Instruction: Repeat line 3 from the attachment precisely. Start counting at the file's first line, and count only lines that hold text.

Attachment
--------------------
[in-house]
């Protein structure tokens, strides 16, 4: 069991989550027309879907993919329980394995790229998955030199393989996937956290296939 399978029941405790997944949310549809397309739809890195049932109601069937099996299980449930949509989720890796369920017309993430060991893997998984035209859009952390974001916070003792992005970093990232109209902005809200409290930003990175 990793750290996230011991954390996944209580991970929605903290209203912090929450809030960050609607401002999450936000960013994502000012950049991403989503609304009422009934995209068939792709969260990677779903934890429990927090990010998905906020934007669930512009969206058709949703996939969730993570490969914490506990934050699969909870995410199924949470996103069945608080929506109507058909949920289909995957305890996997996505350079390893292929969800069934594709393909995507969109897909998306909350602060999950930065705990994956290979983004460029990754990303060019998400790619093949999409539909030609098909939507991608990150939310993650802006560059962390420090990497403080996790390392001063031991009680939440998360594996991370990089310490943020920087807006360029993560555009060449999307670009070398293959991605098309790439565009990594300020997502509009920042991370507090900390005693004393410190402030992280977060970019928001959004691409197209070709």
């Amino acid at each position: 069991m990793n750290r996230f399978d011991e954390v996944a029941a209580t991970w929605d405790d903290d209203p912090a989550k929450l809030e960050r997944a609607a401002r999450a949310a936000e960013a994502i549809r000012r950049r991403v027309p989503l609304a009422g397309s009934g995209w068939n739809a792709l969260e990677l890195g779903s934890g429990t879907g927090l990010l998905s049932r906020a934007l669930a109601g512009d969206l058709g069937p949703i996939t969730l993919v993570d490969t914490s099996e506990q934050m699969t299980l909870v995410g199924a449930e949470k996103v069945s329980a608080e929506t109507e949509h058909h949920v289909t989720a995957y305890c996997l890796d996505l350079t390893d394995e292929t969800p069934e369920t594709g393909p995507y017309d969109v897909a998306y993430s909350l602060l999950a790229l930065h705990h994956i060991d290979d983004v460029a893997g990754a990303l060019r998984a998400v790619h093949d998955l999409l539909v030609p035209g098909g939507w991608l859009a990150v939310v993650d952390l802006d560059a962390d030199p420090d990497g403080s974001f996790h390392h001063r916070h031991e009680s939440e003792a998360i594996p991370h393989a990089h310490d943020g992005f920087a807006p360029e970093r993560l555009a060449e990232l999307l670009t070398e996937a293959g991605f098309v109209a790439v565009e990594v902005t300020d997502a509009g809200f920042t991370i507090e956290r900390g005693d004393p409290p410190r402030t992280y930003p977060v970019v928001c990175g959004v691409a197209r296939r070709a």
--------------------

């Amino acid at each position: 069991m990793n750290r996230f399978d011991e954390v996944a029941a209580t991970w929605d405790d903290d209203p912090a989550k929450l809030e960050r997944a609607a401002r999450a949310a936000e960013a994502i549809r000012r950049r991403v027309p989503l609304a009422g397309s009934g995209w068939n739809a792709l969260e990677l890195g779903s934890g429990t879907g927090l990010l998905s049932r906020a934007l669930a109601g512009d969206l058709g069937p949703i996939t969730l993919v993570d490969t914490s099996e506990q934050m699969t299980l909870v995410g199924a449930e949470k996103v069945s329980a608080e929506t109507e949509h058909h949920v289909t989720a995957y305890c996997l890796d996505l350079t390893d394995e292929t969800p069934e369920t594709g393909p995507y017309d969109v897909a998306y993430s909350l602060l999950a790229l930065h705990h994956i060991d290979d983004v460029a893997g990754a990303l060019r998984a998400v790619h093949d998955l999409l539909v030609p035209g098909g939507w991608l859009a990150v939310v993650d952390l802006d560059a962390d030199p420090d990497g403080s974001f996790h390392h001063r916070h031991e009680s939440e003792a998360i594996p991370h393989a990089h310490d943020g992005f920087a807006p360029e970093r993560l555009a060449e990232l999307l670009t070398e996937a293959g991605f098309v109209a790439v565009e990594v902005t300020d997502a509009g809200f920042t991370i507090e956290r900390g005693d004393p409290p410190r402030t992280y930003p977060v970019v928001c990175g959004v691409a197209r296939r070709a």